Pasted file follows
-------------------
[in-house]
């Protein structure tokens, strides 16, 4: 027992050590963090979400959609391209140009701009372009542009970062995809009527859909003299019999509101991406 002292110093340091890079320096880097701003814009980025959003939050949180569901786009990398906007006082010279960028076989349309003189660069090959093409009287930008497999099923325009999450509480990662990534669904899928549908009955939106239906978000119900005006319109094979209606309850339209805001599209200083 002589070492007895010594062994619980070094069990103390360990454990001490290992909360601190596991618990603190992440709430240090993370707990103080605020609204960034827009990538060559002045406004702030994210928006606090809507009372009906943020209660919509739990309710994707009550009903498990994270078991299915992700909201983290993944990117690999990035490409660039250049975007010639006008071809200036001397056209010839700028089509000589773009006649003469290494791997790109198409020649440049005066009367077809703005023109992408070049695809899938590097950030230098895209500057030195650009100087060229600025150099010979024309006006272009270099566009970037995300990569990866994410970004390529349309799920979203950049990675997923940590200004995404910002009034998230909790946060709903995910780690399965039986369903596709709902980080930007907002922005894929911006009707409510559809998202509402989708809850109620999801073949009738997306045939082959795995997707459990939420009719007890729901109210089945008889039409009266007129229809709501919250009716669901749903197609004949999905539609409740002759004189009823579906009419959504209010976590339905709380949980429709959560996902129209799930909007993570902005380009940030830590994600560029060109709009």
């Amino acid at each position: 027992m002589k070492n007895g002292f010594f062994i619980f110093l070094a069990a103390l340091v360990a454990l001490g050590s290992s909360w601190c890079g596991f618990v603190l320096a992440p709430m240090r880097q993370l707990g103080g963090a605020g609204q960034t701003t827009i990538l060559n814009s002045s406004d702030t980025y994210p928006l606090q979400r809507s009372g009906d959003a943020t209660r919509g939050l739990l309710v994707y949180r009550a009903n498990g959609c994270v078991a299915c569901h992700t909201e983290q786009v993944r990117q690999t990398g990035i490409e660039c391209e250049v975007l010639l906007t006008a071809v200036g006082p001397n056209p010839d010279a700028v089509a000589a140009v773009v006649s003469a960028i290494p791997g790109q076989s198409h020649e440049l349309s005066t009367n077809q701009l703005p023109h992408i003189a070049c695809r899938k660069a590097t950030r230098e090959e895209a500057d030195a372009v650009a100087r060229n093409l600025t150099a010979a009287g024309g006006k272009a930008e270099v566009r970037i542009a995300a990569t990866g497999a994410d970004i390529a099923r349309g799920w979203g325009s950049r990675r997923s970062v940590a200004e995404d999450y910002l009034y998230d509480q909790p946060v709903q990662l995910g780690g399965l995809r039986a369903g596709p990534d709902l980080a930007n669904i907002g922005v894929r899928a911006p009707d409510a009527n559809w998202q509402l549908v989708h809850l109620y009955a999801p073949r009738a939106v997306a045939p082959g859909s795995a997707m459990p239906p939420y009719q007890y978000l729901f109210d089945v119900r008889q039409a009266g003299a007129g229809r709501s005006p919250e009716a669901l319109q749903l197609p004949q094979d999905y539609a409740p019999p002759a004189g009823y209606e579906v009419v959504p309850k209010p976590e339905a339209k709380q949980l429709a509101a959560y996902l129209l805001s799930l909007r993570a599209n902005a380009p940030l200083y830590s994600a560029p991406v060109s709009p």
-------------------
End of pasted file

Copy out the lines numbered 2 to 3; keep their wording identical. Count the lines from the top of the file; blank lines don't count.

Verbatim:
């Protein structure tokens, strides 16, 4: 027992050590963090979400959609391209140009701009372009542009970062995809009527859909003299019999509101991406 002292110093340091890079320096880097701003814009980025959003939050949180569901786009990398906007006082010279960028076989349309003189660069090959093409009287930008497999099923325009999450509480990662990534669904899928549908009955939106239906978000119900005006319109094979209606309850339209805001599209200083 002589070492007895010594062994619980070094069990103390360990454990001490290992909360601190596991618990603190992440709430240090993370707990103080605020609204960034827009990538060559002045406004702030994210928006606090809507009372009906943020209660919509739990309710994707009550009903498990994270078991299915992700909201983290993944990117690999990035490409660039250049975007010639006008071809200036001397056209010839700028089509000589773009006649003469290494791997790109198409020649440049005066009367077809703005023109992408070049695809899938590097950030230098895209500057030195650009100087060229600025150099010979024309006006272009270099566009970037995300990569990866994410970004390529349309799920979203950049990675997923940590200004995404910002009034998230909790946060709903995910780690399965039986369903596709709902980080930007907002922005894929911006009707409510559809998202509402989708809850109620999801073949009738997306045939082959795995997707459990939420009719007890729901109210089945008889039409009266007129229809709501919250009716669901749903197609004949999905539609409740002759004189009823579906009419959504209010976590339905709380949980429709959560996902129209799930909007993570902005380009940030830590994600560029060109709009």
């Amino acid at each position: 027992m002589k070492n007895g002292f010594f062994i619980f110093l070094a069990a103390l340091v360990a454990l001490g050590s290992s909360w601190c890079g596991f618990v603190l320096a992440p709430m240090r880097q993370l707990g103080g963090a605020g609204q960034t701003t827009i990538l060559n814009s002045s406004d702030t980025y994210p928006l606090q979400r809507s009372g009906d959003a943020t209660r919509g939050l739990l309710v994707y949180r009550a009903n498990g959609c994270v078991a299915c569901h992700t909201e983290q786009v993944r990117q690999t990398g990035i490409e660039c391209e250049v975007l010639l906007t006008a071809v200036g006082p001397n056209p010839d010279a700028v089509a000589a140009v773009v006649s003469a960028i290494p791997g790109q076989s198409h020649e440049l349309s005066t009367n077809q701009l703005p023109h992408i003189a070049c695809r899938k660069a590097t950030r230098e090959e895209a500057d030195a372009v650009a100087r060229n093409l600025t150099a010979a009287g024309g006006k272009a930008e270099v566009r970037i542009a995300a990569t990866g497999a994410d970004i390529a099923r349309g799920w979203g325009s950049r990675r997923s970062v940590a200004e995404d999450y910002l009034y998230d509480q909790p946060v709903q990662l995910g780690g399965l995809r039986a369903g596709p990534d709902l980080a930007n669904i907002g922005v894929r899928a911006p009707d409510a009527n559809w998202q509402l549908v989708h809850l109620y009955a999801p073949r009738a939106v997306a045939p082959g859909s795995a997707m459990p239906p939420y009719q007890y978000l729901f109210d089945v119900r008889q039409a009266g003299a007129g229809r709501s005006p919250e009716a669901l319109q749903l197609p004949q094979d999905y539609a409740p019999p002759a004189g009823y209606e579906v009419v959504p309850k209010p976590e339905a339209k709380q949980l429709a509101a959560y996902l129209l805001s799930l909007r993570a599209n902005a380009p940030l200083y830590s994600a560029p991406v060109s709009p």